What was expected to be a low end severe threat yesterday across Illinois and southern Wisconsin became so much more. Wisconsin saw its first ever recorded February tornado. Here is the breakdown of this event.
The morning of the event:
Off to the west in Minnesota, an intense low pressure system was set up, with a warm front draped over southern Wisconsin, Illinois, and Indiana, bringing multiple record high temps for that day as well. In the upper levels of the atmosphere, elongated high pressure, denoted by the zig-zags in the images below, were feeding in more warmth for the region.
Most notably, a warm and moist sector was noted across northern Illinois and southern Wisconsin, which could provide enough to spark some thunderstorms as the low pressure provided ample amounts of low-level shear and upper-level shear. Ahead of this event, The Storm Prediction Center issued a marginal risk (level 1 of 5) for the potential of damaging winds, some large hail, and perhaps a tornado. Much uncertainty lied in how much energy there would be for storms that could form.
Showers were noted across most of southern WI in the early afternoon, as seen in the radar loop below. Following a few hours of quiet weather, thunderstorms would spawn from Dubuque, Iowa to Quincy, Illinois, marching eastward. These storms occasionally had low-level rotation, especially in Illinois, where two tornadoes were reported near Henry, Illinois and Magnolia, Illinois. The thunderstorms that meandered in Wisconsin were no different, with some rotation being noted, and multiple tornado warnings having been issued for extreme southern Wisconsin. The thunderstorms continued to tap into the intense wind shear in the atmosphere, and one storm intensified and produced a tornado for the first time in February in Wisconsin’s history near Evansville, WI. This tornado would strengthen, and gain a level 2 tornado warning, denoting this tornado as “large and extremely dangerous” as it moved northeast across Rock County, and into Jefferson and Walworth Counties before weakening.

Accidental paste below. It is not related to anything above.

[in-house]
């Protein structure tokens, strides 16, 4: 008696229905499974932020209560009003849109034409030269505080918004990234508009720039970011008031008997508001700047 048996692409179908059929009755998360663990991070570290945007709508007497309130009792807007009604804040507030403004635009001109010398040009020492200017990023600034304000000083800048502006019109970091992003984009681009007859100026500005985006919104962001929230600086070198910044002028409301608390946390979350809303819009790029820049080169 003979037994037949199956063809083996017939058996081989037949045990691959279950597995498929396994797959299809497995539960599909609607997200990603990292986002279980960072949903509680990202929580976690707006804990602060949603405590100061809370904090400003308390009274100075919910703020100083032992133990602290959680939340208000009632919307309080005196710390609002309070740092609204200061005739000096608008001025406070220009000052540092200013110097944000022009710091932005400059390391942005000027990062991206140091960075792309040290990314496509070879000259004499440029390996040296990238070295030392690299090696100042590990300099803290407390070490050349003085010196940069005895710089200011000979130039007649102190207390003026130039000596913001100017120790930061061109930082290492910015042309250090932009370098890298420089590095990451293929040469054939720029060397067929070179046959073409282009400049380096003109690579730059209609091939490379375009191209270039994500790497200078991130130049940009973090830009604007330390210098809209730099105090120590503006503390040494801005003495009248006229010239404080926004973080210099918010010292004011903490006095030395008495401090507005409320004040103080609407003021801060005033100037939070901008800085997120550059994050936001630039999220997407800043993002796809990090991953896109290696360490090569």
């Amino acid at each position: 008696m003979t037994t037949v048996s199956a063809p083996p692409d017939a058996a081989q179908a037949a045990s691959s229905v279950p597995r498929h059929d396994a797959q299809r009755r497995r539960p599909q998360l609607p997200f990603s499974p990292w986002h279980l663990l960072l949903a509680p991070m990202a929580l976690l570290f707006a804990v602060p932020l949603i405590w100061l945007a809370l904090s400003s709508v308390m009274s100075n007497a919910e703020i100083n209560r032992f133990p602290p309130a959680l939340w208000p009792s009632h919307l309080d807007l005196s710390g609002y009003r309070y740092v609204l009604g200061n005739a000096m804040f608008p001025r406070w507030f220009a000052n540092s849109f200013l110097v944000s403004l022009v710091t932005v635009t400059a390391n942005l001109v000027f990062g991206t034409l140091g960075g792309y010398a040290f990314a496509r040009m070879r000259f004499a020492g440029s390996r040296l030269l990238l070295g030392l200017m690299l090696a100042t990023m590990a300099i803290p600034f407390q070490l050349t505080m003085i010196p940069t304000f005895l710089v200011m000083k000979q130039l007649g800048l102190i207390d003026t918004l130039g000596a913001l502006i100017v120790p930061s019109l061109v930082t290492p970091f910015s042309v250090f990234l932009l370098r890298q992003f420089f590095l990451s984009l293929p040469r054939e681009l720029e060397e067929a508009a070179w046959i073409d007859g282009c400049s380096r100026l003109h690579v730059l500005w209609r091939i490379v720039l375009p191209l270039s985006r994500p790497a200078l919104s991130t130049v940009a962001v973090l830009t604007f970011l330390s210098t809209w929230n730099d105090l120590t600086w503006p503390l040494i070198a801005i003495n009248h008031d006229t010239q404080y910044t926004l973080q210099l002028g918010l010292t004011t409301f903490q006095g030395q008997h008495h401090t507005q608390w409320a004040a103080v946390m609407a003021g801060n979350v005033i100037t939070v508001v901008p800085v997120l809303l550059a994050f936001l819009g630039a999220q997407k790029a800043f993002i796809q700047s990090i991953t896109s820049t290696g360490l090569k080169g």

According to the National Weather Service in Milwaukee/Sullivan, Wisconsin, no tornado warnings had been issued in Wisconsin in February until this event. In fact, Wisconsin has never recorded a February tornado in its history. This NWS office issued 5 tornado warnings. Only 17 Severe Thunderstorms Warnings have been issued in WI prior to this event in February. 8 more Severe Thunderstorm Warnings would be added from this event.
This event is very intriguing, as for the past few weeks, the Midwest has been notably warm, but can be typical of an El Niño, and the El Niño pattern this year has been one of the stronger patterns ever recorded.
The current warm stretch across the region will come to and end this weekend as a cold front moves through. For those who have been wanting snow this season, this year may continue to disappoint. Last year we were in a La Niña pattern. Compare that to the start of this year, where we are still in an El Niño pattern. For those enjoy these warm temps you have enjoyed this season so far, but for those snow lovers, it’s been a rough year.
—Cardinal Weather Service Forecaster Lance Huffman—